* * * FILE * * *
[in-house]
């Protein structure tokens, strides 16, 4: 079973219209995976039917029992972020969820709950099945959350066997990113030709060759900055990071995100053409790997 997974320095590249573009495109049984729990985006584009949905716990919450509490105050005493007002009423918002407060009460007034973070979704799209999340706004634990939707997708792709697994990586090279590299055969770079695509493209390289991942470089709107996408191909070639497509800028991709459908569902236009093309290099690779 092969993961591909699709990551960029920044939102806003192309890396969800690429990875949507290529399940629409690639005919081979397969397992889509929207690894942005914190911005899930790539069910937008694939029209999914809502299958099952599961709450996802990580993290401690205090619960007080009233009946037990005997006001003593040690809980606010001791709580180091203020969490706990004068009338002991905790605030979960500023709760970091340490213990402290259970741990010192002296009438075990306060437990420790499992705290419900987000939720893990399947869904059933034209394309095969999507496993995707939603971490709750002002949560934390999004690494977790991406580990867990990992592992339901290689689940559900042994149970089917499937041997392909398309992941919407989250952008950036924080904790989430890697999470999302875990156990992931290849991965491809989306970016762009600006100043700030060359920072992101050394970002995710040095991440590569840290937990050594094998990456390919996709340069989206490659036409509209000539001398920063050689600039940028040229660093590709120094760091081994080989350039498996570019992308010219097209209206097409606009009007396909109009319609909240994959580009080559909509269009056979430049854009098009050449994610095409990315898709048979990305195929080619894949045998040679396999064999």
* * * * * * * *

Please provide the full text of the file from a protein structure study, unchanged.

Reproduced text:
[in-house]
């Protein structure tokens, strides 16, 4: 079973219209995976039917029992972020969820709950099945959350066997990113030709060759900055990071995100053409790997 997974320095590249573009495109049984729990985006584009949905716990919450509490105050005493007002009423918002407060009460007034973070979704799209999340706004634990939707997708792709697994990586090279590299055969770079695509493209390289991942470089709107996408191909070639497509800028991709459908569902236009093309290099690779 092969993961591909699709990551960029920044939102806003192309890396969800690429990875949507290529399940629409690639005919081979397969397992889509929207690894942005914190911005899930790539069910937008694939029209999914809502299958099952599961709450996802990580993290401690205090619960007080009233009946037990005997006001003593040690809980606010001791709580180091203020969490706990004068009338002991905790605030979960500023709760970091340490213990402290259970741990010192002296009438075990306060437990420790499992705290419900987000939720893990399947869904059933034209394309095969999507496993995707939603971490709750002002949560934390999004690494977790991406580990867990990992592992339901290689689940559900042994149970089917499937041997392909398309992941919407989250952008950036924080904790989430890697999470999302875990156990992931290849991965491809989306970016762009600006100043700030060359920072992101050394970002995710040095991440590569840290937990050594094998990456390919996709340069989206490659036409509209000539001398920063050689600039940028040229660093590709120094760091081994080989350039498996570019992308010219097209209206097409606009009007396909109009319609909240994959580009080559909509269009056979430049854009098009050449994610095409990315898709048979990305195929080619894949045998040679396999064999």